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Implications of Lower Medical Malpractice Insurance Premiums

Maria Palma

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For many years medical professionals have been grumbling over the high costs of malpractice insurance, but a new report reveals that premiums are on the decline.

The Medical Liability Monitor, a resource that has been covering the medical professional liability insurance market since 1975, published their 2014 Annual Rate Survey, which says that professional liability insurance is on the decline. Although the majority of rates for medical professionals remained the same compared to 2013, specialists such as internal medicine physicians, general surgeons, and OB/Gyns saw their premiums decrease by as much as 1.7 percent.

So what do these lower malpractice insurance premiums mean? There are several ways we can look at it. First, these declines rates could mean that there is more competition in the insurance marketplace. Healthcare professionals have more choices available, so providers are more inclined to offer lower premiums. States like Michigan have a variety of carriers that 75% of providers in the state, and no carrier in particular has a dominant market share.

Another implication of lower malpractice insurance premiums is the decline of malpractice claims. Contrary to popular belief, malpractice payouts have actually decreased and only comprise about 2% of healthcare costs in the U. S. According to Diederich Healthcare’s “2013 Medical Malpractice Payout Analysis”, payouts were $3.6 billion in 2012, which was 3.4 percent lower than the previous year.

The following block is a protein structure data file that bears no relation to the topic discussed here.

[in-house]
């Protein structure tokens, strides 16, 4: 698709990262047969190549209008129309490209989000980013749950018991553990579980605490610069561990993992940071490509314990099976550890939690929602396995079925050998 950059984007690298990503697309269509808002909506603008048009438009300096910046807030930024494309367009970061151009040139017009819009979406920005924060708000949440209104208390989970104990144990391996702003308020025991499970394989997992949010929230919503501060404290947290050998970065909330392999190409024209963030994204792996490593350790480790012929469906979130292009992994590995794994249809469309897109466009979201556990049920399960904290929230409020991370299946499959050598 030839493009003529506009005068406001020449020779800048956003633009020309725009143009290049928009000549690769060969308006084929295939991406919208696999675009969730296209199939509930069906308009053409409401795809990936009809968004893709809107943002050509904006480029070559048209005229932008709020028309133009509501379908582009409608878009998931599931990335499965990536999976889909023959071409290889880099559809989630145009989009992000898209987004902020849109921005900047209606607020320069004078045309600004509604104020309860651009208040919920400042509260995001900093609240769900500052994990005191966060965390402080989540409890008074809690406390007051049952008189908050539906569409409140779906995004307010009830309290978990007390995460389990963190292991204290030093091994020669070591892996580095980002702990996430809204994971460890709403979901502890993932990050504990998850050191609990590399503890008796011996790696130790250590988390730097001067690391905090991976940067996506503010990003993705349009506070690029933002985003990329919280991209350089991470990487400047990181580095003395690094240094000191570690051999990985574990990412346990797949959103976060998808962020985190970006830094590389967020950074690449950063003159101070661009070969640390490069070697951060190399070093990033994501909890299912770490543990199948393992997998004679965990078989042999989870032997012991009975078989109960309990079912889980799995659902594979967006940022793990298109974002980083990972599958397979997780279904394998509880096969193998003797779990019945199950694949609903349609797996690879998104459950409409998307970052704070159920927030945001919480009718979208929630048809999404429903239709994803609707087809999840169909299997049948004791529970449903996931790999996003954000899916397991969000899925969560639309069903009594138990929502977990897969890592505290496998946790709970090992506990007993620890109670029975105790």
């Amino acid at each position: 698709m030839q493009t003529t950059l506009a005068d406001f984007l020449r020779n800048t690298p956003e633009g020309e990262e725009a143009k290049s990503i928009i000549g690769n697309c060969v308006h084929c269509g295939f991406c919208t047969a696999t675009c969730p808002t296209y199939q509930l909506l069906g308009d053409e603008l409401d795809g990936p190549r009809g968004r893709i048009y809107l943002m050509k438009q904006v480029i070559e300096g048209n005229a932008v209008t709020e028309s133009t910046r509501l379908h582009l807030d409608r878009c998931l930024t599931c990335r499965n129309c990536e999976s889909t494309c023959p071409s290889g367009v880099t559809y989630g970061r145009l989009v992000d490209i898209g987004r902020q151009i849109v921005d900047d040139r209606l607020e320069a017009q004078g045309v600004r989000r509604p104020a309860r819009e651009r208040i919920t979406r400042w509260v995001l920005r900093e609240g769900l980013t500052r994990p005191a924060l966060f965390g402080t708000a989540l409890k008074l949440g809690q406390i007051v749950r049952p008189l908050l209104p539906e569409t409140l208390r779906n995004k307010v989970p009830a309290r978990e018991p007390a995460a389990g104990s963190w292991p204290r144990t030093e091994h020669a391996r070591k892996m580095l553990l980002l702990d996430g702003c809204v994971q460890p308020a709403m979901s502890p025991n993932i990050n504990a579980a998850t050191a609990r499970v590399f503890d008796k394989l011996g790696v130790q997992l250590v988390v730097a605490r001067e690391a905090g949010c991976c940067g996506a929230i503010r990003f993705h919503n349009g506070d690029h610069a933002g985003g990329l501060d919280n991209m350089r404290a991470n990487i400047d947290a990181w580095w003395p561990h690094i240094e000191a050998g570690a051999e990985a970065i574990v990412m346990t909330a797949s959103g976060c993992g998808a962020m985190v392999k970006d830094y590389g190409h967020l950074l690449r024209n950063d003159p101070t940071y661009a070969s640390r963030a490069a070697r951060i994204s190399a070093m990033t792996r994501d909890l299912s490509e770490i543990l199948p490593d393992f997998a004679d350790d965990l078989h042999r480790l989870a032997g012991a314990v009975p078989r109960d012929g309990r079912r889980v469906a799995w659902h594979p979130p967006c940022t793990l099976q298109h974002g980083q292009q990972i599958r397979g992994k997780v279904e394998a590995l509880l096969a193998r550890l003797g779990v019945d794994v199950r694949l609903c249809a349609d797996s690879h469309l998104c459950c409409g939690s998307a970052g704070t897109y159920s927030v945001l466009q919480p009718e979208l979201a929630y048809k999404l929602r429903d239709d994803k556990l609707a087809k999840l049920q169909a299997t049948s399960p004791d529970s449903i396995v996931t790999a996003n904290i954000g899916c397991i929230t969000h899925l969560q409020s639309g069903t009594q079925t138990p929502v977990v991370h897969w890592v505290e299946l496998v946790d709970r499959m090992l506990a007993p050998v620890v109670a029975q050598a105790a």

For medical professionals, lower malpractice insurance rates eases some of the financial burden, especially for independent physicians who have their own practice. Also, other doctors who have contemplated moving to another state because of high premiums may be able to stay put.

Malpractice insurance carriers base their rates on a number of factors, which includes the claims history of a region. How often are medical professionals held liable, and how big are the settlements? Some rates can be as low as a few thousand dollars for physicians while specialty doctors such as obstetrician/gynecologists can see premiums as high as $200,000 or more.

It’s hard to predict whether malpractice premiums will continue to decline, or if they’ll spike up again in the future. Regardless of what is happening in the marketplace, medical professionals can always do a number of things to help lower their premiums such as taking a risk management course, getting board certified, or continuously shopping around for the right policy at more affordable rates. Also, if a doctor has been claims-free for at least five years, some carriers will offer a discount.

Find out more about ways to reduce malpractice insurance premiums by visiting:


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